Army ROTC is a program offered at hundreds of colleges and universities nationwide, training college students to be officers in the active Army, Army Reserve, and Army National Guard. It's a four-year program, divided into two parts: a Basic Course and an Advanced Course. The Basic Course is normally taken in your freshman and sophomore years. The Advanced Course is usually taken during your final two years of college and includes a five-week Cadet Leadership Course (Advanced Camp), usually in the summer between your junior and senior years. Advanced Camp will give you hands-on training and the confidence you cannot learn in a classroom. The mission of Army ROTC is to "commission the future officer leadership of the US Army."

In college and after graduation, cadets find that the training and experience that they have received are assets – whether pursuing an Army or civilian career. Employers place high regard on the management and leadership skills that ROTC instructors stress. Plus, ROTC looks great on a resume. When cadets complete the ROTC course, upon graduation, they become commissioned officers in the U.S. Army.

No. Students who enroll in ROTC don’t join the Army. They take an ROTC class for which they receive credit. It’s considered a college elective. However, the primary purpose of the Army ROTC program is to produce Army officers, so you must agree to serve as an officer in the Army after graduation in order to go through the entire program, or if you have received an ROTC scholarship. Enrolling in the ROTC Basic Course in your first two years of college does not obligate you to serve unless you have also received a scholarship.

Following graduation, ROTC cadets are required to serve in the active Army, Army National Guard, or Army Reserve. All graduates are required to serve in the military for a period of eight years. This obligation may be fulfilled through a combination of active duty and service as a citizen soldier in the Army National Guard, Army Reserve, or Individual Ready Reserve. Cadets who graduate with Guaranteed Reserve Forces Duty serve their full eight-year obligation in the reserve components.

ROTC does not interfere with regular college programs. It is not a major, but a series of elective courses. ROTC cadets may participate in extracurricular activities, sports, and community service organizations. Some take second academic majors, academic minors, and participate in overseas exchange programs.

You typically have two options. First, you could "compress" the first two years of military science by taking both first- and second-year classes in the second year. If you cannot complete all the courses, we can send you to ROTC Cadet Initial Entry Training (Basic Camp) in the summer between your second and third year. This is a four-week summer training camp at Fort Knox, Kentucky, that enables you to enter the Advanced Course. In addition to catching you up on everything you missed in the campus program, you can choose to compete for a scholarship. Also, you are paid to attend the course, just like a summer job. Contact us to discuss all the options that may apply in your particular situation.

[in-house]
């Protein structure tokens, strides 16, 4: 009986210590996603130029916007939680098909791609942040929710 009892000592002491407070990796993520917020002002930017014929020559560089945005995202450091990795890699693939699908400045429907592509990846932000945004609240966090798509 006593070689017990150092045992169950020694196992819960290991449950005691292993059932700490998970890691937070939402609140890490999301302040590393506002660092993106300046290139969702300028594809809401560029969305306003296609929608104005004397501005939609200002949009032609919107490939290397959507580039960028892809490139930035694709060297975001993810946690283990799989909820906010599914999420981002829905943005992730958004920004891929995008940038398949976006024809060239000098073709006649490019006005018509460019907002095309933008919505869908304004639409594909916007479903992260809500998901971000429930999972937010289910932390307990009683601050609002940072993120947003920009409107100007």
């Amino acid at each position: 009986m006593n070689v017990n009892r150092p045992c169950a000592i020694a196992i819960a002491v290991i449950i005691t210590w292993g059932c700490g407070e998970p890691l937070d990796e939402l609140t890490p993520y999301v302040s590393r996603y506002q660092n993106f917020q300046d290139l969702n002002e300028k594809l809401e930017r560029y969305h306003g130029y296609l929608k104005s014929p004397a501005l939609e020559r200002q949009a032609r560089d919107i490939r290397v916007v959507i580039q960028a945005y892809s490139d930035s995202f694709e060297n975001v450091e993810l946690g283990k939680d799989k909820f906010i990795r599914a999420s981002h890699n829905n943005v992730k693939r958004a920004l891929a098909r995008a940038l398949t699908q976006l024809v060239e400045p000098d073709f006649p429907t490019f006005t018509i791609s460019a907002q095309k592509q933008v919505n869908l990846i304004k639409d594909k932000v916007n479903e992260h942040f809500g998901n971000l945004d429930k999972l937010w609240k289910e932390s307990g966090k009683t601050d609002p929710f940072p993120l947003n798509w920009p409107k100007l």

Yes. During your fourth year, you can request an educational delay to continue your studies before going on active duty. This is a competitive program and is normally granted only to those students pursuing a technical or professional degree such as law school or medical school.

The Simultaneous Membership Program allows you to attend Army ROTC and serve in the US Army Reserve or Army National Guard at the same time. It gives you an opportunity for additional training and experience. Cadets serve as officer "interns" in the Reserve or National Guard while completing college. You can earn Reserve/Guard pay and benefits in addition to your Army ROTC allowances. Also, since you are an actively drilling soldier, you have access to government money to pay for school, such as the GI Bill.

Army ROTC coursework normally involves one elective class or lab per semester. Although the classes involve hands-on field work as well as classroom work, they are standard college classes that fit into a normal academic schedule. These courses can help you with personal and academic decisions while giving you the tools to exercise leadership in college life.

Quite simply, the leadership and management skills needed to become a U.S. Army officer or have a successful civilian career. During the Basic Course, your studies will include basic leadership development, basic military skills, adventure training, and life skills. During the Advanced Course, your studies will include advanced leadership and management skills, advanced tactics and Army ethics.